Adapting to Azraq: Syrian heritage, vulnerability, and being new in a refugee camp

Adolescent girls line up for cotton candy at a small Syrian-style carnival for World Refugee Day. (Credit: Melissa Gatter).

By Melissa Gatter, a 2018 CBRL travel grant recipient and PhD candidate in Middle Eastern Studies at the University of Cambridge.  

“But I’ve gotten used to it. I’ve acclimated,” Aya says, describing her journey to Azraq refugee camp that ended in Village 5, the part of the camp she is not allowed to leave. 

We’re sitting in her office at a small NGO centre overlooking Village 5. Aya, the site’s director, sits across from me, my elbows resting on the desk in between us, her arms cradling her new-born baby. He is her sixth child, the first to be born in Azraq, the second to be born in displacement. 

Azraq Camp’s Village 5 as seen from Aya’s office. (Credit: Melissa Gatter).

We’ve sat like this many times over the months of my ethnographic fieldwork, except sometimes I am the one holding the baby. Our conversations are never dull. Today we’re talking about her Syrian culture that she feels has helped her survive life in Azraq. “In rural Aleppo, they say that girls have to be strong. They leave the house, they go to work. I think in the camp I’ve been pretty strong. I’ve held on to this, and I always will.” 

Aya describes herself as being at once vulnerable – “the term ‘refugee’ is a very painful one, Melissa, in all its meanings” – and adapting to her new circumstances. However, she isn’t exactly new to Azraq, having lived there for two and a half years. “That’s a lifetime, isn’t it?” 

The other 8,500 residents of Village 5 are, similarly to Aya, deemed the most vulnerable because they are the newcomers, even though most have been there for two or three years. As one aid worker told me, “I prefer working in Village 5 to the older villages because you really feel like you are helping, you have to give people the basic of the basic needs. Whereas in Village 3, people already know what the NGOs are supposed to do and they’re just more fed up.”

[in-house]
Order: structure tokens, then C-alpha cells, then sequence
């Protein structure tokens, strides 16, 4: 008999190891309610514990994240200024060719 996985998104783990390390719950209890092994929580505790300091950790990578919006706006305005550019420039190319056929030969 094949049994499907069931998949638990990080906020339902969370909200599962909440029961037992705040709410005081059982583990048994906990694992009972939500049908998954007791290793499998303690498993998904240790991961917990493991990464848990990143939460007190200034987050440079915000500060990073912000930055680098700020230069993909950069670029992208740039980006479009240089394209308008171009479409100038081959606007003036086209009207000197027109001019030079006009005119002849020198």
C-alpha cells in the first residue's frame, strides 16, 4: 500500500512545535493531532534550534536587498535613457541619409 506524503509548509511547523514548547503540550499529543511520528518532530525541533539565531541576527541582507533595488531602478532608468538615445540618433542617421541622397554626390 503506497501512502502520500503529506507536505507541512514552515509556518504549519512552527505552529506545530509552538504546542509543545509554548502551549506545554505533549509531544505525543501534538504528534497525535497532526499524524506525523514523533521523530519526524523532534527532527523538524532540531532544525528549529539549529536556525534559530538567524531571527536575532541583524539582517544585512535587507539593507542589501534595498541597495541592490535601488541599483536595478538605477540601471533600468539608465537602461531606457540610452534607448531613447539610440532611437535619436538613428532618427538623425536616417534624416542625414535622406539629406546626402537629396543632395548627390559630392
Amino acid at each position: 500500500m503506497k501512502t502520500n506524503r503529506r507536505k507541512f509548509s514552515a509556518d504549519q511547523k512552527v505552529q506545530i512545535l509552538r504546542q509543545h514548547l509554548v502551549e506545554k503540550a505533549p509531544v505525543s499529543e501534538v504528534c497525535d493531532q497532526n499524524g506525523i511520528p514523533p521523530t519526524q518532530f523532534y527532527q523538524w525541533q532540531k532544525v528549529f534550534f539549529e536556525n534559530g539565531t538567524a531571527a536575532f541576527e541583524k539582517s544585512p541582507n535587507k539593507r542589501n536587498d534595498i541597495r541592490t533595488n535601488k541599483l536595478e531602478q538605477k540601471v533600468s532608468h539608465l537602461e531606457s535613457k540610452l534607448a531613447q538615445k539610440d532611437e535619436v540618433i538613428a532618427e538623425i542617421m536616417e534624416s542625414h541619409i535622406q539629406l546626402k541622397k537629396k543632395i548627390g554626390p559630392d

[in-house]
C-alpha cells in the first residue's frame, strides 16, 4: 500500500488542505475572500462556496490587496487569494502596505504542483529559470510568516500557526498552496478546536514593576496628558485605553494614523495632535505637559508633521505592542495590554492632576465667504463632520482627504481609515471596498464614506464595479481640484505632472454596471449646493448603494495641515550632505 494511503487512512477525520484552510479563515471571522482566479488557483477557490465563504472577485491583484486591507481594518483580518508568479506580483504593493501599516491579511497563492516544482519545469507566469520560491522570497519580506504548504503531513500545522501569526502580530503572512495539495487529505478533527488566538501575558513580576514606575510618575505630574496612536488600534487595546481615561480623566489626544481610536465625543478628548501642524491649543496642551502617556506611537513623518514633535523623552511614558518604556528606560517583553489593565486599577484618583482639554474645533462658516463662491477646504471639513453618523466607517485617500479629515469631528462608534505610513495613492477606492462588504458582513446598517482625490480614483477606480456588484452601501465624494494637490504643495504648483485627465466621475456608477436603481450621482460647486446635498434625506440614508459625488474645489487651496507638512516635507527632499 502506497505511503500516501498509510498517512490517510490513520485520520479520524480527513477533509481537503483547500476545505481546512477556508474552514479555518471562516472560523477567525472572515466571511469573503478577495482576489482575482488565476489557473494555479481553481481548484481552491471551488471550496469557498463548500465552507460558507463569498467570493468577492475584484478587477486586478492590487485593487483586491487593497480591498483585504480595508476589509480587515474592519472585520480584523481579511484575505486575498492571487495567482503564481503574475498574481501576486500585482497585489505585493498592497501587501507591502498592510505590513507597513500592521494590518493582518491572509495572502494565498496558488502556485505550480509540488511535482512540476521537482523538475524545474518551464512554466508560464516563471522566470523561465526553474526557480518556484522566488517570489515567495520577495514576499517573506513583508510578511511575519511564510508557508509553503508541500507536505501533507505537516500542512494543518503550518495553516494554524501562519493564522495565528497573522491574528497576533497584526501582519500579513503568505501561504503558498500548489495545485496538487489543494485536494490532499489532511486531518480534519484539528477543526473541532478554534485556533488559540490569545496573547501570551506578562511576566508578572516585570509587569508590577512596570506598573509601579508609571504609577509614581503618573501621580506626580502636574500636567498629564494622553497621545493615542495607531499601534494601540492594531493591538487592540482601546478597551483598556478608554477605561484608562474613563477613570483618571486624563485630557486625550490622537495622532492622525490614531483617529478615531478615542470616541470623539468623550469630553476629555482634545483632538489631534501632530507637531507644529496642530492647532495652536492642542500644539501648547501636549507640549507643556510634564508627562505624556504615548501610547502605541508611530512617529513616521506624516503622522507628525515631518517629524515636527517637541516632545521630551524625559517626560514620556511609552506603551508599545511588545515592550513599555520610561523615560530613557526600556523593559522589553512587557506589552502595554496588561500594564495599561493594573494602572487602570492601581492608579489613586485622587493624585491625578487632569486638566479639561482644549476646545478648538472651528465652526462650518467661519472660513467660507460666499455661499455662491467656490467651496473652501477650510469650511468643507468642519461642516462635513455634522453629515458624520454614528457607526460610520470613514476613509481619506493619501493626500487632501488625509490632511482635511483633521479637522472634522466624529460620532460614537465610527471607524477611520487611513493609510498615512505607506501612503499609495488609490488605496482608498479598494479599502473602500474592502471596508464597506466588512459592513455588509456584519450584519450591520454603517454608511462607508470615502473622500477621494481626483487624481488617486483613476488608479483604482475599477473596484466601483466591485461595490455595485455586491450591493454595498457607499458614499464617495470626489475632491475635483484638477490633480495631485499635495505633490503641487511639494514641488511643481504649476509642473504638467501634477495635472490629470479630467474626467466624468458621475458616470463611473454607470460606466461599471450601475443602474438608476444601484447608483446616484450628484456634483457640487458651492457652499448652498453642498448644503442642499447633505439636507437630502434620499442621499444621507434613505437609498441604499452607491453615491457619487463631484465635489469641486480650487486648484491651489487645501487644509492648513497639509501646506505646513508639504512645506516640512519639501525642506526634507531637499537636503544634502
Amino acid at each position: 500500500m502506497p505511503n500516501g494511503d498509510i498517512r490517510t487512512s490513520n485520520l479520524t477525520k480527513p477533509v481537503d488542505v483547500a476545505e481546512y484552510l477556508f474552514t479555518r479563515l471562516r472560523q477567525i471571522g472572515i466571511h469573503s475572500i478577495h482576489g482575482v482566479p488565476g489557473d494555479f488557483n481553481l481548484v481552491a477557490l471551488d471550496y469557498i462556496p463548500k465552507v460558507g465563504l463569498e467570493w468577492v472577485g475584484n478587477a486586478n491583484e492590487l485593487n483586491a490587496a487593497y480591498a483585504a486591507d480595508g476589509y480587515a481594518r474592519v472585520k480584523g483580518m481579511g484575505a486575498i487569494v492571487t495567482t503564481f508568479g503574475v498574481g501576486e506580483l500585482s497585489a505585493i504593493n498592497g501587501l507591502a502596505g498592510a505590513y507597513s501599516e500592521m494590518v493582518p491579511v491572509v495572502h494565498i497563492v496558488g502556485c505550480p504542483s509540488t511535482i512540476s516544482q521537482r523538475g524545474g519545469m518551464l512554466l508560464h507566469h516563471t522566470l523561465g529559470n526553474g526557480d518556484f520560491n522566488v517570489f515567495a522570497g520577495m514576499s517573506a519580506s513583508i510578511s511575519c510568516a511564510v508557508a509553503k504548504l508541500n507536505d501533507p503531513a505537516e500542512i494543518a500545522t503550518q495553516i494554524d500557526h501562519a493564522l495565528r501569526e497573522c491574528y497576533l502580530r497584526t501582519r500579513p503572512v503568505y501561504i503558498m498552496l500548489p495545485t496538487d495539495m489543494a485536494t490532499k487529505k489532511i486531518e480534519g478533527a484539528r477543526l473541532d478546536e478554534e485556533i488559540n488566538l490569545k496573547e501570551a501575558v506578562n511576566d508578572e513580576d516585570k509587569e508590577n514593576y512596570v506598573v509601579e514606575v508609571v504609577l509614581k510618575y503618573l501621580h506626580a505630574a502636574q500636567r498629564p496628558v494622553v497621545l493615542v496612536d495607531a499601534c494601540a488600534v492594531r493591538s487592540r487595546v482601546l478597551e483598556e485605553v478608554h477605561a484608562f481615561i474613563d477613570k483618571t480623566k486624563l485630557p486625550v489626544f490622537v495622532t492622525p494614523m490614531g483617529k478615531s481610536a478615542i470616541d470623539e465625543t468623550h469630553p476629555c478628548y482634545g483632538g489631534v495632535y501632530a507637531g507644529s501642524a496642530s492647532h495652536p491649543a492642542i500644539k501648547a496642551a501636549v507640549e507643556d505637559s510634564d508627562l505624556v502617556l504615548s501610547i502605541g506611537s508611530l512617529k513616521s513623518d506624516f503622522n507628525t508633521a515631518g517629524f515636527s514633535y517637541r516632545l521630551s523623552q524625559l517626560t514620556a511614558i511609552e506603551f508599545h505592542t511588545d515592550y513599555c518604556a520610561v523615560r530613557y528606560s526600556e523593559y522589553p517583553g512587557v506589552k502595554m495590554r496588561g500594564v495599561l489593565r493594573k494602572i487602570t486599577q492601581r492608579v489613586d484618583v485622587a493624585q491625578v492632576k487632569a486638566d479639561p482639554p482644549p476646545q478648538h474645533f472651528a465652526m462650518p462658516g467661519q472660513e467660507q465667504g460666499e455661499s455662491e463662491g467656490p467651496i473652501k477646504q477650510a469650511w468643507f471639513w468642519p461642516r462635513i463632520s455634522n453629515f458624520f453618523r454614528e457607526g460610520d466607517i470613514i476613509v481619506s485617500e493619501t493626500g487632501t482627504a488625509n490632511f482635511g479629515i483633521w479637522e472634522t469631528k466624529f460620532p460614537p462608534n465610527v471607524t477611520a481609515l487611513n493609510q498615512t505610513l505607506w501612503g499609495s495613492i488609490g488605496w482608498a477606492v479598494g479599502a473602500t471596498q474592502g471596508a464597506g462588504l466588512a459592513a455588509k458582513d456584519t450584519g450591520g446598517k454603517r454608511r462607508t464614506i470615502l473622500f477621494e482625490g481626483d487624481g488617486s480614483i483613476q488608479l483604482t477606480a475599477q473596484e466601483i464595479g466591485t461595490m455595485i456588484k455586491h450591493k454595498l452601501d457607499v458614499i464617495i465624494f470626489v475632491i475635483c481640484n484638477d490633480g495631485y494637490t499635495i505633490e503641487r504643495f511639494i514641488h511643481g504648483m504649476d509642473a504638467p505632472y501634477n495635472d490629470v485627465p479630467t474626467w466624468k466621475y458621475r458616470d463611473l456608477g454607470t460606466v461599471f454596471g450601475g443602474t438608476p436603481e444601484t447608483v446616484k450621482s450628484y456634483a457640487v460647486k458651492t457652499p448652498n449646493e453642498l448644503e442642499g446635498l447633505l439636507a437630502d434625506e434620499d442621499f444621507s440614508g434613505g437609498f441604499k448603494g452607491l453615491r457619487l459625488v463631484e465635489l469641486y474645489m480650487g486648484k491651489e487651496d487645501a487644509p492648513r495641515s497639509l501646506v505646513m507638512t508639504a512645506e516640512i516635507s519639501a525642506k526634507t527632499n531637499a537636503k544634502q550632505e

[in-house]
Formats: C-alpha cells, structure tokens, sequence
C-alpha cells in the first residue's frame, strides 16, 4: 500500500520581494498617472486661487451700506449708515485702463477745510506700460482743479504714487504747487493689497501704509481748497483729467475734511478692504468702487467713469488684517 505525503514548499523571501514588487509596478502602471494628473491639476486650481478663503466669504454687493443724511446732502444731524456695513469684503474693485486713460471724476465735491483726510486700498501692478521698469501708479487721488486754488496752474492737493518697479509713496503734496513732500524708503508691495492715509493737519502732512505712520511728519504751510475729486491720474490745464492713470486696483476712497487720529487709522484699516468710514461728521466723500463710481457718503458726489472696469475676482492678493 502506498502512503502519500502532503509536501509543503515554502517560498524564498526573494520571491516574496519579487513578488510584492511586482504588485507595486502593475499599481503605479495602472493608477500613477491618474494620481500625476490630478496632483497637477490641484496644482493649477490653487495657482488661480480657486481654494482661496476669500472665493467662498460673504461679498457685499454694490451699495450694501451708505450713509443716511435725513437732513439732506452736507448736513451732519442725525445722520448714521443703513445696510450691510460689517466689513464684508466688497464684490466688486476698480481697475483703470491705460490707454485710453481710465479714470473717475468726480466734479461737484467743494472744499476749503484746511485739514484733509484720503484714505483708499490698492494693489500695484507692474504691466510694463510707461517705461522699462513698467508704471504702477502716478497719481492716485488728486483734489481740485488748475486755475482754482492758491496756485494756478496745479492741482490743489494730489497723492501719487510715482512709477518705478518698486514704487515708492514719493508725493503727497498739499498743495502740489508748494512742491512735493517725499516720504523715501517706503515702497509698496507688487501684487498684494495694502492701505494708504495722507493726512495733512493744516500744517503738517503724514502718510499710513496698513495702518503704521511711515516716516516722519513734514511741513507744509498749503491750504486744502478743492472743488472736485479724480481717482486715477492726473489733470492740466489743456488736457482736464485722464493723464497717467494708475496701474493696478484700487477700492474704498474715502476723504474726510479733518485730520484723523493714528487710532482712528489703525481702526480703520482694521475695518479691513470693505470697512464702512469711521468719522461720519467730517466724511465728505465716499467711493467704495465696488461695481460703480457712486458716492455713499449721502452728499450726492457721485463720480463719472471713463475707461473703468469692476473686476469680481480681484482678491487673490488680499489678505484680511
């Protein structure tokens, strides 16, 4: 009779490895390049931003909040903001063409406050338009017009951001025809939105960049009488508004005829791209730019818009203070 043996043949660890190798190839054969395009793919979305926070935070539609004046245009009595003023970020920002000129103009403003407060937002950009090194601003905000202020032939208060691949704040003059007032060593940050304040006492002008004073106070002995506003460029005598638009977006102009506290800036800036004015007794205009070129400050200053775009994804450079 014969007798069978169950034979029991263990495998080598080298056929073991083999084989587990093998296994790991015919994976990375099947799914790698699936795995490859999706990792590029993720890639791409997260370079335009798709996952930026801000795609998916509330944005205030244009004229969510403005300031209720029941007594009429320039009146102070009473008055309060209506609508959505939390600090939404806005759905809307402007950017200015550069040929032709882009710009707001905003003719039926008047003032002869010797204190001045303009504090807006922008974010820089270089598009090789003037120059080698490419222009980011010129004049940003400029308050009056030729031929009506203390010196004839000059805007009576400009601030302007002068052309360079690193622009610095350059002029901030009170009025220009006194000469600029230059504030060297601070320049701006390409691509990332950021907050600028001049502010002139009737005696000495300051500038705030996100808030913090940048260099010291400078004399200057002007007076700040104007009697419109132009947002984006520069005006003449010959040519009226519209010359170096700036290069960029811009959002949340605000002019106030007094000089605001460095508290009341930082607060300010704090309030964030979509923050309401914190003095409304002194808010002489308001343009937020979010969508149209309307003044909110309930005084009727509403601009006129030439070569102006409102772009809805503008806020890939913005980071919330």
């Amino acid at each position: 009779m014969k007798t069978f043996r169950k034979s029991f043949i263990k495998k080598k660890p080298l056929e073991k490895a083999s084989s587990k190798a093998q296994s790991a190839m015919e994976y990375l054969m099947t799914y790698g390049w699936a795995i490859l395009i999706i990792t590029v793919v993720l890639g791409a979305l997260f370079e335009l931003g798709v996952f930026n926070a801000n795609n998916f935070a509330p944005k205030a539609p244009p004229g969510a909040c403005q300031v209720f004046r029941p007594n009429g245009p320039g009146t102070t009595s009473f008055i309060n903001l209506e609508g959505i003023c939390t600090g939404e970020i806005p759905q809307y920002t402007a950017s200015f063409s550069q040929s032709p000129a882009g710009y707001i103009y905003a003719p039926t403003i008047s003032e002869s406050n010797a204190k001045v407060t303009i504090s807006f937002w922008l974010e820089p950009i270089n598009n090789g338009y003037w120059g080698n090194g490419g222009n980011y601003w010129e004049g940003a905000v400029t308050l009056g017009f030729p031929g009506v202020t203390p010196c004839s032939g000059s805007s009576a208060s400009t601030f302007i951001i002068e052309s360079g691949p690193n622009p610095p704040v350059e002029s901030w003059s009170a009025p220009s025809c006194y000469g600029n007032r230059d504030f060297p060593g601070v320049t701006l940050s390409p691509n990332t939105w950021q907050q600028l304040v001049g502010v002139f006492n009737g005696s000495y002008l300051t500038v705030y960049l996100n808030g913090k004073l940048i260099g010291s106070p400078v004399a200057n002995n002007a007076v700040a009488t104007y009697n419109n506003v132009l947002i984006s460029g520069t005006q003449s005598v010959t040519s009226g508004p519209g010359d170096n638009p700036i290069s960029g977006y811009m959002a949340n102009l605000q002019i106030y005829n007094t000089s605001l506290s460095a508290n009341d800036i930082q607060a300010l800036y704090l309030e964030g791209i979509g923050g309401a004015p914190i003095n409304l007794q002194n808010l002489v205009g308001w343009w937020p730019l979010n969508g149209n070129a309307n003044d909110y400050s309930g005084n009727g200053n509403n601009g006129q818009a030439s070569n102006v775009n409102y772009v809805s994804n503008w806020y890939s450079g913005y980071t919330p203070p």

This ‘honeymoon period’ regarding a refugee’s newness to the camp and their vulnerability in the eyes of humanitarians has been echoed by many other aid workers. One of them said of Village 5’s residents, “Because they’re new to the camp, they still don’t know what’s going on, so you guide them on what they should do.” As a result, aid workers feel not only that they are more needed in Village 5, but also that their work is more appreciated. 

Refugees have planted flower and vegetable gardens outside their caravan homes. (Credit: Melissa Gatter).

This hierarchy of vulnerability occurs against the adaptation of refugees to the camp, as Aya mentions above. There are signs of people moving forward in Azraq: worn-down short-cuts in the sand appear between the paved roads, gardens bloom among the neighborhoods, make-shift shelves and dividers help to organize the interior of caravans. One aid worker said of the two villages with access to electricity, “They all have TVs and refrigerators now! People in Village 3 used to complain that they didn’t have shoes, now they complain they don’t have refrigerators and TVs!” 

While the aid worker’s comment is an exaggeration, it points out the physical developments that have taken place in Azraq over its four years and the changing expectations of those who have been there from the beginning. These adaptations are seen even in the ‘new’ Village 2 and 5, where residents are resourceful in creating energy to run fans and small television screens. However, what is more telling about refugees’ adaptation to the space of the camp is the changes, and lack thereof, that camp dwellers have made in their culture and traditions.